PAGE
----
With regard to the neurophysiological mechanisms of neurological music therapy, it was demonstrated that patients undergoing music supported therapy not only regained their motor abilities at a faster rate but also improved in timing, precision and smoothness of fine motor skills as well as showing increases in neuronal connectivity between sensorimotor and auditory cortices as assessed by means of EEG-EEG-coherence (Altenmüller et al., 2009Schneider et al., 2010).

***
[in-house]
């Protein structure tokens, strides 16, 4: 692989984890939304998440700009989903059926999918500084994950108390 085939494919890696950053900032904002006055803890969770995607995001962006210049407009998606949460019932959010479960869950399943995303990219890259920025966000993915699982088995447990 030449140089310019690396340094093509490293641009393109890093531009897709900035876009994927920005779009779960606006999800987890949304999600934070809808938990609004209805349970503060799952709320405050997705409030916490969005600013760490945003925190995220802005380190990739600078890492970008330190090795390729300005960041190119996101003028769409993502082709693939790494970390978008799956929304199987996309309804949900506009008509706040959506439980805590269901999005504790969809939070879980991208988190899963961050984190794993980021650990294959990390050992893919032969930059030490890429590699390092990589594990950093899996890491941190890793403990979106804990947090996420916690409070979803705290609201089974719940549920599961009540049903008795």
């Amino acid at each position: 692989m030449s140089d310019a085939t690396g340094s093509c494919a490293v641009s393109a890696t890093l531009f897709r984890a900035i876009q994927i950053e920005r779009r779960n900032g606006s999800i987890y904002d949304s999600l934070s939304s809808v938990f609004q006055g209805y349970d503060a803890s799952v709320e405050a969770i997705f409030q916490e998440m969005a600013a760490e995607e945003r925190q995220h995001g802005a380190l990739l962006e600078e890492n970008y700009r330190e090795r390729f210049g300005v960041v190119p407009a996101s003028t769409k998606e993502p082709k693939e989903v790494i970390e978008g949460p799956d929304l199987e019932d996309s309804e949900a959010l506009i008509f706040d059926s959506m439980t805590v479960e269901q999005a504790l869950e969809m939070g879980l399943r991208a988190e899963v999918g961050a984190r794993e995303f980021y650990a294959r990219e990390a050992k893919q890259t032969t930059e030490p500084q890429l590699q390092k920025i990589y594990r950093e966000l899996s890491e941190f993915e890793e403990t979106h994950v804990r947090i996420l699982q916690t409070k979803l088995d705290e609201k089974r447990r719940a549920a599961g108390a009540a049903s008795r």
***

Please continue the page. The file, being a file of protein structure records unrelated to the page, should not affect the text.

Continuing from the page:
These findings are corroborated by a case study of a patient who underwent music supported training 20 months after suffering a stroke. Along with the clinical improvement, functional magnetic resonance imaging (fMRI) demonstrated activation of motor and premotor areas, when listening to simple piano tunes, thus providing additional evidence for the establishment of an auditory-sensorimotor co-representation due to the training procedure (Rojo et al., 2011). Likewise, in a larger group of 20 chronic stroke patients, increases in motor cortex excitability following 4 weeks of music-supported therapy were demonstrated using transcranial magnetic stimulation (TMS), which were accompanied by marked improvements of fine motor skills (Amengual et al., 2013).